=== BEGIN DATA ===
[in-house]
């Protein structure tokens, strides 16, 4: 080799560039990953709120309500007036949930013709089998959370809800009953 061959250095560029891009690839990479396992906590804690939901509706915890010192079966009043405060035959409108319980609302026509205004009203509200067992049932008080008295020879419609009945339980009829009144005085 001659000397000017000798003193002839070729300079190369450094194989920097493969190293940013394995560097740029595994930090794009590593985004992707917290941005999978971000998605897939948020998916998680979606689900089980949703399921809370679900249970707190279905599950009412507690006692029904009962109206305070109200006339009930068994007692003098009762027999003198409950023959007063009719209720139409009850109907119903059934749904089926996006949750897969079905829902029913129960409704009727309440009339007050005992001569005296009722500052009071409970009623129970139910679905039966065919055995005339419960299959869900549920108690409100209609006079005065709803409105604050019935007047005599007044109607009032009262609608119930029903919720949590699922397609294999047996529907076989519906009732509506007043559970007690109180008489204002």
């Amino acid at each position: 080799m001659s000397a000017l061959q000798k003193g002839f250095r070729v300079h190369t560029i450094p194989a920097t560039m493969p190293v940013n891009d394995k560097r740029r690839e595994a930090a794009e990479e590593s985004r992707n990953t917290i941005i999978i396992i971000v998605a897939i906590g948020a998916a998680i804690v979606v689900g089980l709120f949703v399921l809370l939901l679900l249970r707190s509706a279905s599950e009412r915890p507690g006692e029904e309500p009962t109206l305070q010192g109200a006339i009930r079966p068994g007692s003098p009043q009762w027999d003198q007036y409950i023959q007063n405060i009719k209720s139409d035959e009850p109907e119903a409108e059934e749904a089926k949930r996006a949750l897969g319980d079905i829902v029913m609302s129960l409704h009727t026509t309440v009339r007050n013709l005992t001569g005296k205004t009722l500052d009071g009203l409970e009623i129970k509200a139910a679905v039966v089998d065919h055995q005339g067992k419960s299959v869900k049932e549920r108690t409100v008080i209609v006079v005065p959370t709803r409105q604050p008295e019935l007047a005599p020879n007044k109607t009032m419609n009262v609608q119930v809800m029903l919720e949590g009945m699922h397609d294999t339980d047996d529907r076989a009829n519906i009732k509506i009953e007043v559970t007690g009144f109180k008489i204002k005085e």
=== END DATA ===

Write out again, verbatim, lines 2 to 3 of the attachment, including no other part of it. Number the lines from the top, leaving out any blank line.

């Protein structure tokens, strides 16, 4: 080799560039990953709120309500007036949930013709089998959370809800009953 061959250095560029891009690839990479396992906590804690939901509706915890010192079966009043405060035959409108319980609302026509205004009203509200067992049932008080008295020879419609009945339980009829009144005085 001659000397000017000798003193002839070729300079190369450094194989920097493969190293940013394995560097740029595994930090794009590593985004992707917290941005999978971000998605897939948020998916998680979606689900089980949703399921809370679900249970707190279905599950009412507690006692029904009962109206305070109200006339009930068994007692003098009762027999003198409950023959007063009719209720139409009850109907119903059934749904089926996006949750897969079905829902029913129960409704009727309440009339007050005992001569005296009722500052009071409970009623129970139910679905039966065919055995005339419960299959869900549920108690409100209609006079005065709803409105604050019935007047005599007044109607009032009262609608119930029903919720949590699922397609294999047996529907076989519906009732509506007043559970007690109180008489204002």
């Amino acid at each position: 080799m001659s000397a000017l061959q000798k003193g002839f250095r070729v300079h190369t560029i450094p194989a920097t560039m493969p190293v940013n891009d394995k560097r740029r690839e595994a930090a794009e990479e590593s985004r992707n990953t917290i941005i999978i396992i971000v998605a897939i906590g948020a998916a998680i804690v979606v689900g089980l709120f949703v399921l809370l939901l679900l249970r707190s509706a279905s599950e009412r915890p507690g006692e029904e309500p009962t109206l305070q010192g109200a006339i009930r079966p068994g007692s003098p009043q009762w027999d003198q007036y409950i023959q007063n405060i009719k209720s139409d035959e009850p109907e119903a409108e059934e749904a089926k949930r996006a949750l897969g319980d079905i829902v029913m609302s129960l409704h009727t026509t309440v009339r007050n013709l005992t001569g005296k205004t009722l500052d009071g009203l409970e009623i129970k509200a139910a679905v039966v089998d065919h055995q005339g067992k419960s299959v869900k049932e549920r108690t409100v008080i209609v006079v005065p959370t709803r409105q604050p008295e019935l007047a005599p020879n007044k109607t009032m419609n009262v609608q119930v809800m029903l919720e949590g009945m699922h397609d294999t339980d047996d529907r076989a009829n519906i009732k509506i009953e007043v559970t007690g009144f109180k008489i204002k005085e």